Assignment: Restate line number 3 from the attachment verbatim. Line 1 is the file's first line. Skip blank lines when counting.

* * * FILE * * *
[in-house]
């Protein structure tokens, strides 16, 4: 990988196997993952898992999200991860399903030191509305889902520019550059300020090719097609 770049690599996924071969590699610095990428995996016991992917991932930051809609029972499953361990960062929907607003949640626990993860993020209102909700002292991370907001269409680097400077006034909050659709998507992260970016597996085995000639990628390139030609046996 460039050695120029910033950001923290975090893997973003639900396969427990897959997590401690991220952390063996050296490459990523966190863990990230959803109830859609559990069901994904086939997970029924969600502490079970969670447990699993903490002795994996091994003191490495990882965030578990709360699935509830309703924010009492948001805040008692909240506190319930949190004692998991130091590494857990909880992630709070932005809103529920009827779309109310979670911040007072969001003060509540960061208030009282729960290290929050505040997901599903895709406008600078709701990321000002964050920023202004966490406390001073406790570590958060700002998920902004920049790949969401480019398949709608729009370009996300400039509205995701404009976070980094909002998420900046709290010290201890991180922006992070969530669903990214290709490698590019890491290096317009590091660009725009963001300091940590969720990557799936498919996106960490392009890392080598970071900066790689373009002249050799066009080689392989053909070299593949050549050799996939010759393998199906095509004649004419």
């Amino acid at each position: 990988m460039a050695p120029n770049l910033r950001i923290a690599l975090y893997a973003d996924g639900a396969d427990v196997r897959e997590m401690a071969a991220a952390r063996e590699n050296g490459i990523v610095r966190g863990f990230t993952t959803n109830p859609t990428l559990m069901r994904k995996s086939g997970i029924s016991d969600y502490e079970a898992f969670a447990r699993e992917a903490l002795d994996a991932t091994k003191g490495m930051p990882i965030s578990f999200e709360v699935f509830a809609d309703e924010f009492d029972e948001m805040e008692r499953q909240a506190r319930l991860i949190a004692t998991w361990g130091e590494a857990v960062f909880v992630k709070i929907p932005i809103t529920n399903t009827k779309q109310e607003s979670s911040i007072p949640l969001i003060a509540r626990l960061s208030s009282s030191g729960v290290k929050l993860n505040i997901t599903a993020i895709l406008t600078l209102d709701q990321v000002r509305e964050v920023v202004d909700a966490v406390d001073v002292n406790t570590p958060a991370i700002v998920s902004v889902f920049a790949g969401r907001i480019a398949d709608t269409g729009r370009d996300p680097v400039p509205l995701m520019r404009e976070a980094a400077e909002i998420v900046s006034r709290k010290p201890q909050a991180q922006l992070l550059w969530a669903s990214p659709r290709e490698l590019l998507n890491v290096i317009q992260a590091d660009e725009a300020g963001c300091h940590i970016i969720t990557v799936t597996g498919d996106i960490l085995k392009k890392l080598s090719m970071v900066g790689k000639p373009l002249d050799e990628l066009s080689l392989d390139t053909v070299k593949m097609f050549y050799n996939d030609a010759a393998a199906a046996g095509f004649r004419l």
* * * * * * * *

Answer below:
């Amino acid at each position: 990988m460039a050695p120029n770049l910033r950001i923290a690599l975090y893997a973003d996924g639900a396969d427990v196997r897959e997590m401690a071969a991220a952390r063996e590699n050296g490459i990523v610095r966190g863990f990230t993952t959803n109830p859609t990428l559990m069901r994904k995996s086939g997970i029924s016991d969600y502490e079970a898992f969670a447990r699993e992917a903490l002795d994996a991932t091994k003191g490495m930051p990882i965030s578990f999200e709360v699935f509830a809609d309703e924010f009492d029972e948001m805040e008692r499953q909240a506190r319930l991860i949190a004692t998991w361990g130091e590494a857990v960062f909880v992630k709070i929907p932005i809103t529920n399903t009827k779309q109310e607003s979670s911040i007072p949640l969001i003060a509540r626990l960061s208030s009282s030191g729960v290290k929050l993860n505040i997901t599903a993020i895709l406008t600078l209102d709701q990321v000002r509305e964050v920023v202004d909700a966490v406390d001073v002292n406790t570590p958060a991370i700002v998920s902004v889902f920049a790949g969401r907001i480019a398949d709608t269409g729009r370009d996300p680097v400039p509205l995701m520019r404009e976070a980094a400077e909002i998420v900046s006034r709290k010290p201890q909050a991180q922006l992070l550059w969530a669903s990214p659709r290709e490698l590019l998507n890491v290096i317009q992260a590091d660009e725009a300020g963001c300091h940590i970016i969720t990557v799936t597996g498919d996106i960490l085995k392009k890392l080598s090719m970071v900066g790689k000639p373009l002249d050799e990628l066009s080689l392989d390139t053909v070299k593949m097609f050549y050799n996939d030609a010759a393998a199906a046996g095509f004649r004419l």